Anyway, here's the letter. 

William Slater Brown in 1979
Photo © Bernard F. Stehle

Before transcribing Brown's typed letter, we should explain the reference to Friedman's "brief biography" mentioned therein. This was written as the entry on Cummings for Alfred Bendixen s Encyclopedia of American Literature, to be issued by the Ungar Publishing Company, in which it is said, "It was three months before they were released, thanks to his Cummings' father's frantic wire-pulling, and sent back home, [end page 88] much the worse for wear" (SPRING, May 1988 [Old Series 8, 2]). We should also note that, contrary to received opinion, it was not their letters that caused the problem; it was, rather, their knowing about the mutinies in the first place.

Here is Brown's letter to Kit, July 6, 1988:

    Many thanks for forwarding the three copies of Spring. One in particular contains a brief biography of Cummings with a few minor errors. I plan in cooler weather to write the editor about them. The author, an intelligent man named Friedman, writes that old Mr. Cummings or rather Dr. C., got me out of the slammer in Précigné. Cummings' father did nothing to get me out. He blamed me for getting his son into the trouble. It was my Uncle Paul Bartlett, God bless him! who sprung me with the help of some friends in Washington, two months and a half after Cummings left France. I have the letters from the State Department.
    Later on we were on good terms, Mr C. and I, and [he was] grateful to me for helping E.E.C. with The E. Room.
    Another point: it was not those dumb, jejune letters of mine that got us into trouble. It was the fact that C. and I knew all about the violent mutinies in the French Army a few months before Cummings and I reached the front. We learned all about them from the poilus. The French did everything, naturally, to suppress the news. We two were loaded with dynamite.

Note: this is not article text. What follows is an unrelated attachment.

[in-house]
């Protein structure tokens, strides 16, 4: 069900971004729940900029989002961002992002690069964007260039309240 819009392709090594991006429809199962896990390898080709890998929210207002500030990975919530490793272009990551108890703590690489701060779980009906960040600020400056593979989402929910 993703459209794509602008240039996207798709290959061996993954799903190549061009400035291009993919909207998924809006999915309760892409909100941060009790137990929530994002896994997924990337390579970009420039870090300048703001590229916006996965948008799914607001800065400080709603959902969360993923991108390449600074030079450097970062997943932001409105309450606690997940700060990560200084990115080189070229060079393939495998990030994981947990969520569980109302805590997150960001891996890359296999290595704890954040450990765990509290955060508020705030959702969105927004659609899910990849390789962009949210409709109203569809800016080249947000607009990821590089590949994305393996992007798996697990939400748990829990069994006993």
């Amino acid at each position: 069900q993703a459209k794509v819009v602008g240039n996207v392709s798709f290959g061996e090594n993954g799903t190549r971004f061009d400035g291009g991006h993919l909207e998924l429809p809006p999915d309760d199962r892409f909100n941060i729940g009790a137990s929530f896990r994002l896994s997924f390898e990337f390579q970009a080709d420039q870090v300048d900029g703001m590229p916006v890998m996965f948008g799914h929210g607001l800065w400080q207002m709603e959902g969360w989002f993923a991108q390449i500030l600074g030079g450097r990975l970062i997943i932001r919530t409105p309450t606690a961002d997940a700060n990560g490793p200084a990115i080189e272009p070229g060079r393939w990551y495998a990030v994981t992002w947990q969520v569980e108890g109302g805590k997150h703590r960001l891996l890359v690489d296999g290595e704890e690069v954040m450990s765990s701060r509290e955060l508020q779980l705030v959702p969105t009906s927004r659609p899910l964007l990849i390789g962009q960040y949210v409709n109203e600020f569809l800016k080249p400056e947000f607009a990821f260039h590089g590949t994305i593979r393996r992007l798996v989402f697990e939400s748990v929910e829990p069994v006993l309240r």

Winston Churchill writes about the mutinies in The First World War and declares only the highest top brass were aware of the disorders in the French Army. Several years after the war [books?] were written on the subject.     Sorry to write at such length on the subject, but people still believe that my dumb letters caused all our misfortune, when it was all due to Cummings' and my consorting with the French soldiers at the front. [end page 90] 


William Slater Brown in 1979
Photo © Bernard F. Stehle

As it happens, after we compiled these materials and readied them for The Journal, we heard from Bernard F. Stehle, a former student of Richard Kennedy's who teaches at The Community College of Philadelphia. It seems that he actually visited Brown in Rockport in 1979 and took a series of photographs. With his permission, we are pleased to present his portraits of Brown herein. Stehle has also agreed to write up something about that visit, which we will publish in a future issue of this Journal, along with additional photographs. 
—The Editors
[end page 91]

For more on William Slater Brown, see James Lincoln Collier's "'B' [William Slater Brown]." Spring 6 (1997): 128-151.